What you'll learn

  • Ways to negotiate your hybrid working schedule with future employers
  • How to find a workplace culture that works best for you
  • Different ways you can own your professional development

If you are an individual contributor in tech, your skills have never been more in demand. Firms are desperate to retain talented software developers, engineers, product managers and project managers.

Yet, according to numerous recent surveys and studies, tech professionals want to quit their jobs in record numbers.

In the current tech jobs market, this is the perfect time to talk to your manager about your current role and your future: training, learning, pay raises and promotions. It is also an ideal time to explore your options elsewhere, if you are ready to switch to a new company.

At Korn Ferry, we’ve identified five key factors influencing job satisfaction in tech professionals that can be leveraged to get more from your tech career.

1 Salaries & packages: Looking beyond pay

If money is on your mind, you are not alone. It is the number one factor driving job moves in the tech world. While you can boost your pay by moving jobs or negotiating a generous raise, don’t be swayed by the biggest headline number.

Many progressive companies have been upgrading their rewards offering to differentiate themselves from the competition and boost wellbeing and retention.

If choosing between employers, dig into the detail of the benefits packages being offered. Are there flexible options relevant to the priorities in your life? If you weigh the total value of the different offers, then a lower-paying role may still be worth more to you overall.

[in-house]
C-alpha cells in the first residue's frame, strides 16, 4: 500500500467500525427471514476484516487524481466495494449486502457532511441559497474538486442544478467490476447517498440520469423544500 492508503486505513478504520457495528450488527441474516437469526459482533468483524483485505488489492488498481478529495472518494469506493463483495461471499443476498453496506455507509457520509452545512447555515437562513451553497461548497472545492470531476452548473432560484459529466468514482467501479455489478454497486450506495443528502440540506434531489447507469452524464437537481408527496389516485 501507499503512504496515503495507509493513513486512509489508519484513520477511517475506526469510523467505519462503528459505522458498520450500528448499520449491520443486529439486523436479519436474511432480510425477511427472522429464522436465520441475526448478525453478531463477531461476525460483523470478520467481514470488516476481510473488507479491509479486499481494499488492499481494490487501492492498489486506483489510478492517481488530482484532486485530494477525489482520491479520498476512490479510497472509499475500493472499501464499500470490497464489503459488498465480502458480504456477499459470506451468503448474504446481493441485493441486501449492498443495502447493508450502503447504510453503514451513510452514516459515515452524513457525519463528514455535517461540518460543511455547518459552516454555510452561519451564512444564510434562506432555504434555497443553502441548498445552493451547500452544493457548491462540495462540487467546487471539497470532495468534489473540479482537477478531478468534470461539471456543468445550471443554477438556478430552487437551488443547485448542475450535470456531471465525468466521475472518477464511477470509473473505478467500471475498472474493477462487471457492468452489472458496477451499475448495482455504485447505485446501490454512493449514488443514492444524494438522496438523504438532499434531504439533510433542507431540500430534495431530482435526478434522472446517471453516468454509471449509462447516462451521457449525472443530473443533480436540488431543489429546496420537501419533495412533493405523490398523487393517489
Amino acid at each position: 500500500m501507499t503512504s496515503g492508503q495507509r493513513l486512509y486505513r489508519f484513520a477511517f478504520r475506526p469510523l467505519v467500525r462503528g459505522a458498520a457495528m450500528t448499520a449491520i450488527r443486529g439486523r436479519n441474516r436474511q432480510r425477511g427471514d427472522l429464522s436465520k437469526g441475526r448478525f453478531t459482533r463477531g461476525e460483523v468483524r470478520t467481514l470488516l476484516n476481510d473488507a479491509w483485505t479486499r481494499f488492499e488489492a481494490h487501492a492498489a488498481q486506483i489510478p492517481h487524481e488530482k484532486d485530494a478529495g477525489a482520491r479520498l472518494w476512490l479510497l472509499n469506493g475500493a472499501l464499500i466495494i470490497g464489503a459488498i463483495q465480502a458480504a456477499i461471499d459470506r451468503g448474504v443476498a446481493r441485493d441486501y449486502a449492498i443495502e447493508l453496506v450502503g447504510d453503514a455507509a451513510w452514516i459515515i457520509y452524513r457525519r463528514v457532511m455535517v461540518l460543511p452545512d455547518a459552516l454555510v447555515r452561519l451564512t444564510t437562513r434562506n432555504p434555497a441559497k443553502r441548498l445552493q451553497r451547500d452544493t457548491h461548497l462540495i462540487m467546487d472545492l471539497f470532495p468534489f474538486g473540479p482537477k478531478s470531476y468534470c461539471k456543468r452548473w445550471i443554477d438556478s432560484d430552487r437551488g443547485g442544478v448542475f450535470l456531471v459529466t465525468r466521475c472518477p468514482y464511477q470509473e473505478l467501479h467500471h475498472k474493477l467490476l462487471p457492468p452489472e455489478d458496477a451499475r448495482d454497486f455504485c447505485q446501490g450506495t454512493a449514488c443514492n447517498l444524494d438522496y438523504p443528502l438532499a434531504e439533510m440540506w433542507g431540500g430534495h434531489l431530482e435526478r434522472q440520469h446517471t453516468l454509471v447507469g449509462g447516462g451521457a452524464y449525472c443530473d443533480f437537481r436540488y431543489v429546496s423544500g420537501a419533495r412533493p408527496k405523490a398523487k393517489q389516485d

Moreover, while salary is the top motivator for career moves, don’t let money distract you from the other reasons to join an employer. You need to balance how much the financial rewards matter compared to culture, job satisfaction and career development prospects.

2 Flexibility in tech: find the right hybrid working balance

A Hired Report in October 2021 claimed “Nearly 90% of US job seekers want some kind of remote-work option. Only about 30% want a full-time remote schedule.”

If your skills are in demand, you can likely request remote working and a high level of flexibility. It is vital to be mindful of what mix of remote and on-site working truly suits you best. Be honest with yourself about wellbeing, productivity and your engagement levels. Have open conversations with your manager on how best to meet your learning and development needs. When you do spend time in the office make it count by meeting with fellow employees and making connections – don’t replicate what you do alone at home.

If you are looking to move to a new company, the same principles apply. It is likely employers will offer you flexibility. So, quiz them on how their hybrid working operates in practice. See if they have policies to prevent burnout and promote a separation of home and work life. Ask about their approach to collaboration and learning in virtual teams.

If you prefer to be in a physical office, then seek out companies who have adapted or updated their tech workspaces to suit new working styles.

3 Tech team culture: finding the right fit

In Gartner’s 2021 survey, “70% of workers said they’d consider quitting their companies in favor of working for an organization with a stronger viewpoint on social issues that matter to them.”